As they stand in line at the party, the inner world of each of these three individuals is present in the way they are relating. There is not all that much in the buffet for Fatima, because she follows halal practices and avoids alcohol. Not wanting to bring attention to herself, she eats what she can and drinks a bottle of water. Joan has her children with her, and is somewhat uncomfortable with what feels to her like the public display of affection that Barry is showing toward Sam in front of them. She had heard rumors that Barry was gay from others in the company, but feels somewhat like he is rubbing it in her face, and she doesn't like her children being exposed to it. Barry, on the other hand, is aware that he and Sam may make people uncomfortable at times, but frankly he thinks that's their problem. After all, company policy is very clear, and Munchester even recently received a high score on the Human Rights Campaign Corporate Equality Index. Fatima knows Joan fairly well, given Joan's clerical position in the engineering department; however, she has recently noticed a chill in their relationship, especially during the presidential campaign. While Fatima seems nice enough, the "Muslim thing" still makes Joan feel uncomfortable. Both of them met Barry when they came to work at the organization, and they also attended a human resources training he gave a couple of months ago, talking about new employee practices that have been instituted.

As is often the case these days, the conversation quickly turns to the daily news. Barry is quite outspoken in his views, but both Joan and Fatima find themselves increasingly uncomfortable even being in the conversation. Joan has learned to not discuss her political views at work, because employees of the company are, more often than not, judgmental about conservative views like hers, and she is not interested in getting into debates or being judged by her colleagues. Fatima, on the other hand, finds that any discussion of politics leaves her feeling very vulnerable. She definitely does not feel comfortable talking about her faith in public. The social interaction on the surface is superficial. The silence underneath the conversation is deafening.

The characters depicted above are not real, although they could be. They are a composite of traits, all drawn from people with whom I have met. Most of us can relate to the situation they find themselves in at the party. Questions abound in their minds: What's normal anymore? What is it safe to say? How much can we disagree without being disagreeable? Will my job be in jeopardy if people find out what I believe in? And often, How quickly can I get back to my people so that I can feel comfortable just being myself?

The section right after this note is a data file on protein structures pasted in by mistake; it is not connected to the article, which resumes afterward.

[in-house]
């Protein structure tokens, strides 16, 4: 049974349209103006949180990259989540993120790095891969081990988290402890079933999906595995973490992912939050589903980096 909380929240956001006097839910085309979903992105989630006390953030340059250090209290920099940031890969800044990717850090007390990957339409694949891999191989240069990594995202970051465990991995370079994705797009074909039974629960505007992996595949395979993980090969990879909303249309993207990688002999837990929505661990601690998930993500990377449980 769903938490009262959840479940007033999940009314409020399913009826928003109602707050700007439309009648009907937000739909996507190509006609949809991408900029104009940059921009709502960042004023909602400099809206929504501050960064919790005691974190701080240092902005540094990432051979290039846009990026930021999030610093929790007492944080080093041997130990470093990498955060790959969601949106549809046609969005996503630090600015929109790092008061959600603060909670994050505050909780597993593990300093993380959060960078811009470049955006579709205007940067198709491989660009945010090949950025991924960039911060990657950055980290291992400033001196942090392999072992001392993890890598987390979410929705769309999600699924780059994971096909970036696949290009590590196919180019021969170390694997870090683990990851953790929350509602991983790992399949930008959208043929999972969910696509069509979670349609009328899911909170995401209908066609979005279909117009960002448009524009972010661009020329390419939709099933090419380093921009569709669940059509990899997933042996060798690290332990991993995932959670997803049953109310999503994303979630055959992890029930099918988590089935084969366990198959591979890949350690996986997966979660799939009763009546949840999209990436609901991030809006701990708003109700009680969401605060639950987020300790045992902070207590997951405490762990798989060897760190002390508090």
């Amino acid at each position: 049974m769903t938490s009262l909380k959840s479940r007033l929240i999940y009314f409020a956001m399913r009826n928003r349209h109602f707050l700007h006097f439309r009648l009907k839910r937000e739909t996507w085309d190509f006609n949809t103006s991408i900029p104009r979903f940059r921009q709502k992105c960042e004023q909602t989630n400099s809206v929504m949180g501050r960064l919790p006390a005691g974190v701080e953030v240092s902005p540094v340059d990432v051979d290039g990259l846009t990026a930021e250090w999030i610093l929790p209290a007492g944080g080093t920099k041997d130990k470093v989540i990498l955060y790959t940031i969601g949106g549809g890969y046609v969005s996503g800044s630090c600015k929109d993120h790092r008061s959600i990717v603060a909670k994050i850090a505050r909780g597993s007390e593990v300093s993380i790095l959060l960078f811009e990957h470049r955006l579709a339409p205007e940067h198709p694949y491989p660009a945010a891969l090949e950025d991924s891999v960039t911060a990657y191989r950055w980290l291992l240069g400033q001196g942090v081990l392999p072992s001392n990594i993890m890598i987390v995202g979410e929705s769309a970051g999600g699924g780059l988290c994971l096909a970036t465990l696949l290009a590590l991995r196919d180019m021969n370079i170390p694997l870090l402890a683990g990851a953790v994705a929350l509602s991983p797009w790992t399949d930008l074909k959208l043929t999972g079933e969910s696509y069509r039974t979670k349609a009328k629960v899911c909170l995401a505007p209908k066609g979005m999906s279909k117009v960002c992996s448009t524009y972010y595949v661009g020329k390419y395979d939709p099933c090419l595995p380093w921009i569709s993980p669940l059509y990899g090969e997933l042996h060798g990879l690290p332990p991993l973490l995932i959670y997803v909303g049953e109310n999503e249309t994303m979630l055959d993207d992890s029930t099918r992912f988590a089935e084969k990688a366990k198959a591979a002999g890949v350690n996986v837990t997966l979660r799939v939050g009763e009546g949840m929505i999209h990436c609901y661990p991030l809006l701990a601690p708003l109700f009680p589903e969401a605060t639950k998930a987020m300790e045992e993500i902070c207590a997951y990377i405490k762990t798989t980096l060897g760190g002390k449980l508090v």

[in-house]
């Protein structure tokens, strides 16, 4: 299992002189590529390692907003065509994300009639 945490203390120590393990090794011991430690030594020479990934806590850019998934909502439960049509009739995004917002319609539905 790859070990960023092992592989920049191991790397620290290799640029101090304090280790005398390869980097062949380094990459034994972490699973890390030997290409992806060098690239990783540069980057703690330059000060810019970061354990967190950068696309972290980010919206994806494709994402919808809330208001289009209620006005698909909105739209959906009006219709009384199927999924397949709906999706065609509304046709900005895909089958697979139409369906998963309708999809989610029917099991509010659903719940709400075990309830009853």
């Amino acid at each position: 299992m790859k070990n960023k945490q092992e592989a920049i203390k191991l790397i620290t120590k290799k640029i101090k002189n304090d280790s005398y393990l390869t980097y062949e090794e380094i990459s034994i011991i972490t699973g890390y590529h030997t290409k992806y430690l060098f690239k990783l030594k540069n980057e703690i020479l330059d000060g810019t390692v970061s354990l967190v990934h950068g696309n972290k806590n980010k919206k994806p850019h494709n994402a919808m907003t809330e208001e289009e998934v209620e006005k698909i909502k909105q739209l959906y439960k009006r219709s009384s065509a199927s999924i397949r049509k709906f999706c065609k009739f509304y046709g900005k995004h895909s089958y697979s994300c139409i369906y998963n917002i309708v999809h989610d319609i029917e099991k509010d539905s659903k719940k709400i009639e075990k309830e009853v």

Most of us like the feeling of belonging to groups around us. Whether it is being accepted by our friends and neighbors or being part of the in-group at work or school, there is something safer and more secure about being accepted and included. The need to belong is essential to human survival. In his landmark 1943 paper, "A Theory of Human Motivation," Abraham Maslow introduced his now ubiquitous "hierarchy of needs." In it, Maslow postulated that "human needs arrange themselves in hierarchies of prepotency. That is to say, the appearance of one need usually rests on the prior satisfaction of another, more pre-potent need. Man is a perpetually wanting animal."

Anybody who has taken a basic Introduction to Psychology course is probably familiar with Maslow's model, often depicted as a pyramid (Figure 1.1).

According to Maslow, our physiological needs are the first that must be satisfied, followed by our needs for safety, belonging, self-esteem, and finally self-actualization. While Maslow's model has been challenged for representing a predominantly individualistic cultural model, it has remained a bedrock of the study of human development for more than seventy years.

Within American culture, this is consistent with our tendency to place a high value on individualism. In 1831, Alexis de Tocqueville, in his historic study of American culture, Democracy in America, identified individualism as a fundamental distinguishing characteristic of democracies, and the capitalist American democratic model in particular. Tocqueville recognized the essential role that individualism plays in separating people from society: "Individualism is a considered and peaceful sentiment that disposes each citizen to isolate himself from the mass of his fellows and to withdraw to the side with his family and his friends; so that, after thus creating a small society for his own use, he willingly abandons the large society to itself."